Day Fifteen. Power and solitude. Power in solitude.
Today God again gave light and hot sun to the region of Galicia, and after a delicious breakfast of local cake, coffee, and fresh tortilla patate, I headed back onto the hilly route towards Santiago.
I only saw one pilgrim today, and only for a brief time. We noticed one another in the 11th century Cathedral of Mondonedo, and then on the way out of town, we were both confused about the direction of the Camino. She discovered the route, and then showed me through gestures (because I didn't understand her Spanish).
I'm guessing she was in her late 60's, and for the next half hour or so I tried to keep up with her as we walked up a pretty long and steep path away from the town. She was like an Amazon woman, strong and sure, and she never stopped for the entire climb, while I was panting and hesitating and pausing. She finally got away from me and I was on my own, until I saw her at the top. She was eating a snack and drinking some water, a reward for her fierce push upward. I raised my arms and gestured that she was amazing, and then I think she said that she didn't have the weight of the backpack that I did. True enough, but still. I continued on, but of course she passed me again with a smile, and that was the last person I saw ALL day until I arrived at my destination for the night.
The terrain here is now all mountainous and hilly, with lots of trees, shady unpaved roads and occasional fields filled with cows. For approximately 7 hours the Camino took me through virtually uninhabited areas, and after Amazon lady, there were no humans anywhere to be seen. I enjoyed the sunshine, the lush greenness of the hillsides, the cloudless sky, but I began to feel a little like I was the last man on earth. I was distracted a bit when I turned a bend and saw a mountain range of huge whirring windmills, spread for miles ahead. Spain has taken the lead on windpower, with over 24% of their electricity generated by these giant windmills. I was basically traveling the entire length of the mountain range, and I couldn't stop looking at the things. I was reading that these windmills have been criticized (by the Spanish) for ruining the landscape and discouraging tourism, but I think they are cool. In one sense, they remind me of Don Quixote's famous battling of windmills that he thought were dragons, and they do have a kind of monster quality to them because they are so big. But there is also a graceful and even soothing effect as you watch the gentle and silent (at least from a distance) turn of their three blades.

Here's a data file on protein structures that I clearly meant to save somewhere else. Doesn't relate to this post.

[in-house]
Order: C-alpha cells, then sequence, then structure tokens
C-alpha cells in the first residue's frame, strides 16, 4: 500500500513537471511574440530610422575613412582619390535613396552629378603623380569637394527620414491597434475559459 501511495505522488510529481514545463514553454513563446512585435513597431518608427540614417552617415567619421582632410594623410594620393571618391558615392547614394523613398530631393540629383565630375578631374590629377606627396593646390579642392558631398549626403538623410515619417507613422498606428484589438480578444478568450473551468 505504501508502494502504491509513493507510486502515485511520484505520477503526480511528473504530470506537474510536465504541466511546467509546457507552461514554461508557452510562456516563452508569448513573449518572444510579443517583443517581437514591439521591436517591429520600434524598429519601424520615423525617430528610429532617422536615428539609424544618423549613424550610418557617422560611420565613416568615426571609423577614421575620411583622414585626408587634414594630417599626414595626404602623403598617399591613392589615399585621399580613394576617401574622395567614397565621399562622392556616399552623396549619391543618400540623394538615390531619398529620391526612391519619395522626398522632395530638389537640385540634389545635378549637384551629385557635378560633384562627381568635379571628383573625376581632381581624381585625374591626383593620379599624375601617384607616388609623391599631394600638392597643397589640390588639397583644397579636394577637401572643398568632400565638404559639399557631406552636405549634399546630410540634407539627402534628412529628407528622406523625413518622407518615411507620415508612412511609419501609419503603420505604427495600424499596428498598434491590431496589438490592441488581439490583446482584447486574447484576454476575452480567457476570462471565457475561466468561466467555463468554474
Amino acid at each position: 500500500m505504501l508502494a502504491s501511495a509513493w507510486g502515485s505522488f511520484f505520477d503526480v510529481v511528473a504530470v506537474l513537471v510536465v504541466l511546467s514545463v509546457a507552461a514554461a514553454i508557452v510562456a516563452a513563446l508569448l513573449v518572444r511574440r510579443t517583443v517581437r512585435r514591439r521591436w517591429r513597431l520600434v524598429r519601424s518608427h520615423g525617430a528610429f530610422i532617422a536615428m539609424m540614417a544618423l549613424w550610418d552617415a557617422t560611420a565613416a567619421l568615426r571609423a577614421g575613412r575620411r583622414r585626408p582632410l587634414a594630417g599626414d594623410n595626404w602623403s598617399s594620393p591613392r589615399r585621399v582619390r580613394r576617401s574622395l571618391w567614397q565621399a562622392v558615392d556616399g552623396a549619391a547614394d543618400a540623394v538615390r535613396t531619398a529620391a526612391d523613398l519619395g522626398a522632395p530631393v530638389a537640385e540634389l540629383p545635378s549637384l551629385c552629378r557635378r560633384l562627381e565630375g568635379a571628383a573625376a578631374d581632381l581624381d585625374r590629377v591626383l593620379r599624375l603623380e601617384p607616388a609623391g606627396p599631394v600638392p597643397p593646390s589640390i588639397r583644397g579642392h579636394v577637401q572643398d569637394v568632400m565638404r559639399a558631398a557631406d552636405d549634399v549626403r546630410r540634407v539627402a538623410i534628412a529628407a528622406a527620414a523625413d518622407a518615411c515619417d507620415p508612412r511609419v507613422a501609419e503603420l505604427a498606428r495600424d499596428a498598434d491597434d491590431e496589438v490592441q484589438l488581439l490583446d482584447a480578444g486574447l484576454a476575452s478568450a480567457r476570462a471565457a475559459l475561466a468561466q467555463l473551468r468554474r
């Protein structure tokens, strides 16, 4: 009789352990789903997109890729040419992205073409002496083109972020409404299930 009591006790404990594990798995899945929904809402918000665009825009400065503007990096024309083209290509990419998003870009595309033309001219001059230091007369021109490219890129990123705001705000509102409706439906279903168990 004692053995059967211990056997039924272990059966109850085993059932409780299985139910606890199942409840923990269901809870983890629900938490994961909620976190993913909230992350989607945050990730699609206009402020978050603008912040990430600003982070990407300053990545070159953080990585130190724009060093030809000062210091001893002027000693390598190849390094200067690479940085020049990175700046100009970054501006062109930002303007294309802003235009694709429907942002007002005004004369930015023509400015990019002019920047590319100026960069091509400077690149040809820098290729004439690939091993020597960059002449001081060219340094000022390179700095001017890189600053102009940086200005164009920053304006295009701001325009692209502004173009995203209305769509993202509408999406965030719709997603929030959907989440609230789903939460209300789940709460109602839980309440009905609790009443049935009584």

I passed a huge power line that seemed to originate up on the mountain range, and assumed that it was delivering their power to many thousands of houses and communities in the region. Those power lines themselves were deceiving. They seemed harmless, until you realize what they carry within their wires, and if it were released without care, what destruction it would cause.